(560g) Zwitterionic Microcapsules As Water Reservoirs and Proton Carriers within Nafion Membrane to Confer High Proton Conductivity Under Low Humidity

Authors: 
He, G., Collaborative Innovation Center of Chemical Science and Engineering (Tianjin)
Li, Z., Key Laboratory for Green Chemical Technology of Ministry of Education School of Chemical Engineering and Technology, Tianjin University, 300072, P. R. China
Wu, H., Tianjin University
Jiang, Z., Key Laboratory for Green Chemical Technology of Ministry of Education School of Chemical Engineering and Technology, Tianjin University, 300072, P. R. China
Li, Z., Key Laboratory for Green Chemical Technology of Ministry of Education School of Chemical Engineering and Technology, Tianjin University, 300072, P. R. China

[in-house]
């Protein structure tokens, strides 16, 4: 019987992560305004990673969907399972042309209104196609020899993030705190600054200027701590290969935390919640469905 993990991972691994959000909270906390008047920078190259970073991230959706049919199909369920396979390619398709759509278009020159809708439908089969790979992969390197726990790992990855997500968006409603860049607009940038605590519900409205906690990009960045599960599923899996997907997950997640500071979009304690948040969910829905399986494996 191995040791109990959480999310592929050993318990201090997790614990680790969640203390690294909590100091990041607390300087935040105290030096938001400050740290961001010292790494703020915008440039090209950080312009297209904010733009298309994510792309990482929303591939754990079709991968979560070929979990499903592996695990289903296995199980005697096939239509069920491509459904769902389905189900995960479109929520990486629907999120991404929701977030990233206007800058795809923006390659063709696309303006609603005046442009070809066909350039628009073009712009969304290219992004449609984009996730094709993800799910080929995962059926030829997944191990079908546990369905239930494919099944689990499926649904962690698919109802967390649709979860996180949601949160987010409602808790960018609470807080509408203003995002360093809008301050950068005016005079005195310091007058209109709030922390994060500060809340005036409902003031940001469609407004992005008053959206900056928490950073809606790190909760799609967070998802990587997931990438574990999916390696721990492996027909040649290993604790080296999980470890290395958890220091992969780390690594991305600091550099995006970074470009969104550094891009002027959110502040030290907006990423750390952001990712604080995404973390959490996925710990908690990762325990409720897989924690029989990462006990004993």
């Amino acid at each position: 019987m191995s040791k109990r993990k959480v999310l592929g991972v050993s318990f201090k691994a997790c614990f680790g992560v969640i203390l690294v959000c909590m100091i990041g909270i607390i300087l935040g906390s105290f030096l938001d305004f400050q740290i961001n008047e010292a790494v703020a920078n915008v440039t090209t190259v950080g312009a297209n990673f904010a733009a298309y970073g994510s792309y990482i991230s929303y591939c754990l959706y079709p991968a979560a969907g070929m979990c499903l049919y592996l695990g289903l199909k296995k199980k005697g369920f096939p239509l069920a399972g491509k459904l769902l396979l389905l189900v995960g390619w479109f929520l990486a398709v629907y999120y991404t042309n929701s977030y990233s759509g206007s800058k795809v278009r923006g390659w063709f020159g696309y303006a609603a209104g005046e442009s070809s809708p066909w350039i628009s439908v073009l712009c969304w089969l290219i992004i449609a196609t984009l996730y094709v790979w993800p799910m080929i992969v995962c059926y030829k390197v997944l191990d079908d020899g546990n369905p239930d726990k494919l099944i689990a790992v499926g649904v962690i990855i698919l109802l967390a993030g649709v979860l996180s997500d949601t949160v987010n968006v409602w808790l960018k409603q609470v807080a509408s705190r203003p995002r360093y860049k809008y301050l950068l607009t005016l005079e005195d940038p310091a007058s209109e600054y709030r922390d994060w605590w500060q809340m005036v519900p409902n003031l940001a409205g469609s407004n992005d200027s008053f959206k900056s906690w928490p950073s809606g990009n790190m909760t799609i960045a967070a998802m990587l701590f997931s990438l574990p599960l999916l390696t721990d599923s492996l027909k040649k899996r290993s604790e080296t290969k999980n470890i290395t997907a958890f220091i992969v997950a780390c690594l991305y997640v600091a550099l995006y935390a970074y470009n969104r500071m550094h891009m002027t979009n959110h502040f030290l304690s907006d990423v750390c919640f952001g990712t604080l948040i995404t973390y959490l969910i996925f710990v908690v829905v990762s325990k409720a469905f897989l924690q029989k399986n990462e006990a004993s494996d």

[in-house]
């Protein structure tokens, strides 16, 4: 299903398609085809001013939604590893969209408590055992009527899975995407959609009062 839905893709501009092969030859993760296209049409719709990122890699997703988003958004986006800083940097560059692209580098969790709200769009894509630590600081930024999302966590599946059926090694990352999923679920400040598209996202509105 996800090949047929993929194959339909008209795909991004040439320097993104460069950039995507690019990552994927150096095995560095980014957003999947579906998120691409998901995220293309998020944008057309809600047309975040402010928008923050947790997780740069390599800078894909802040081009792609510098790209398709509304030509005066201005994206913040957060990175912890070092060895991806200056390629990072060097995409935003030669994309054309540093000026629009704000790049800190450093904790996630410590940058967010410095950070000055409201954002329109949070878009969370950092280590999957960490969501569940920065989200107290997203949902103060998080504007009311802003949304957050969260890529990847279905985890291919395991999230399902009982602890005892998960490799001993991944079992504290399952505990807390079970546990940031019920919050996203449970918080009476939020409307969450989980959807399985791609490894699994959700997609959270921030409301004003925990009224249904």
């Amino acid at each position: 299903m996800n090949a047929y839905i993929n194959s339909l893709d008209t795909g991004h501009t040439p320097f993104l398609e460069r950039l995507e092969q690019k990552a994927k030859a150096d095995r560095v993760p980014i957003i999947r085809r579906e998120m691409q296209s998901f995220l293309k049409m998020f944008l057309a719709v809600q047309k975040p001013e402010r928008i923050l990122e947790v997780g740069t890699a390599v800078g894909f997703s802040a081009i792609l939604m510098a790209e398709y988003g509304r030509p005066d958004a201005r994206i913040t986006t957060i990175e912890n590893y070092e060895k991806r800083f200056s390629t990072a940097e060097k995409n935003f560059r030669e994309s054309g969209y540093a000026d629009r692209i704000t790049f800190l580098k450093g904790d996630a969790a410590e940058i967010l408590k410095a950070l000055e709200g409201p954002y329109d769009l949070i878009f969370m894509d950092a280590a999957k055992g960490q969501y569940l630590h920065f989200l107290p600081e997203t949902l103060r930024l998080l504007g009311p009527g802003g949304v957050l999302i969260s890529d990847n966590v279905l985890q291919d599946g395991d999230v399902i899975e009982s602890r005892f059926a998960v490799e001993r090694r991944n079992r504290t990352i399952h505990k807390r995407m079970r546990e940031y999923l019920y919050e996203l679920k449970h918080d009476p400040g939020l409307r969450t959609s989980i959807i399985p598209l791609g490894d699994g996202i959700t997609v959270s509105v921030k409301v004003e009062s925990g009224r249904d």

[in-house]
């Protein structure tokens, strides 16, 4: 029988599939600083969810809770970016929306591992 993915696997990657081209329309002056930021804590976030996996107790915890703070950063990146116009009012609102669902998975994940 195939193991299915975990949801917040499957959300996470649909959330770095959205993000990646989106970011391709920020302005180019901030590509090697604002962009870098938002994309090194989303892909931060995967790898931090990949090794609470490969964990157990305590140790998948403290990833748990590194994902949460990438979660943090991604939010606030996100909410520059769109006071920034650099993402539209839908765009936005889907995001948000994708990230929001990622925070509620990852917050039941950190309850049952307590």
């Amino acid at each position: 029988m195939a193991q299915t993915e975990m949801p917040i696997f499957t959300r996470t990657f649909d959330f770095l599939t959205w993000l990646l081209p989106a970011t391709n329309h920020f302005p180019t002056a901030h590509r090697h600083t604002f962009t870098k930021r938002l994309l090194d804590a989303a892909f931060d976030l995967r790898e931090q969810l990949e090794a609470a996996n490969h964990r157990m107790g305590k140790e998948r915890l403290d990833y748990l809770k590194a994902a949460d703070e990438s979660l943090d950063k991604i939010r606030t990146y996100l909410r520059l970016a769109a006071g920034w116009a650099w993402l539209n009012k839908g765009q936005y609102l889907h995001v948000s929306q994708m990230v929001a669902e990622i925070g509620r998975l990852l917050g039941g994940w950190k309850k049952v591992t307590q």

Learning from nature is an eternal motif for designing hierarchically structured nanocomposite membranes due to the existence of abundant composite biomaterials fabricated in a breathtakingly facile way. Herein, Zwitterionic microcapsules (ZMCs) based on sulfobetaine with tunable structures and defined chemical compositions were synthesized via precipitation polymerization, and incorporated into Nafion to prepare composite membranes. The ZMCs, mimicking the water-retention system in plant cells, can act as water reservoir within membrane for stable water environment. The ZMCs exhibited superior water retention properties owing to the ability of the hollow structures to store water, and the superhydrophilic zwitterionic groups to bind with water molecules tightly by strong electrostatic interaction. Moreover, the highly-effective proton conductive sulfonic acid groups in ZMCs can facilitate proton transport. Due to the superior water retention and desirable proton conduction properties of ZMCs, the composite membrane with 15 wt% ZMC-I displayed the highest proton conductivity of 5.8×10-2 S cm-1 at 40 oC and 20% RH after 90 min testing, about 21 times higher than that of the Nafion control membrane. This study may contribute to rational design of water retention materials as well as proton conduction materials, and the ZMCs may find promising applications in diverse energy-relevant fields.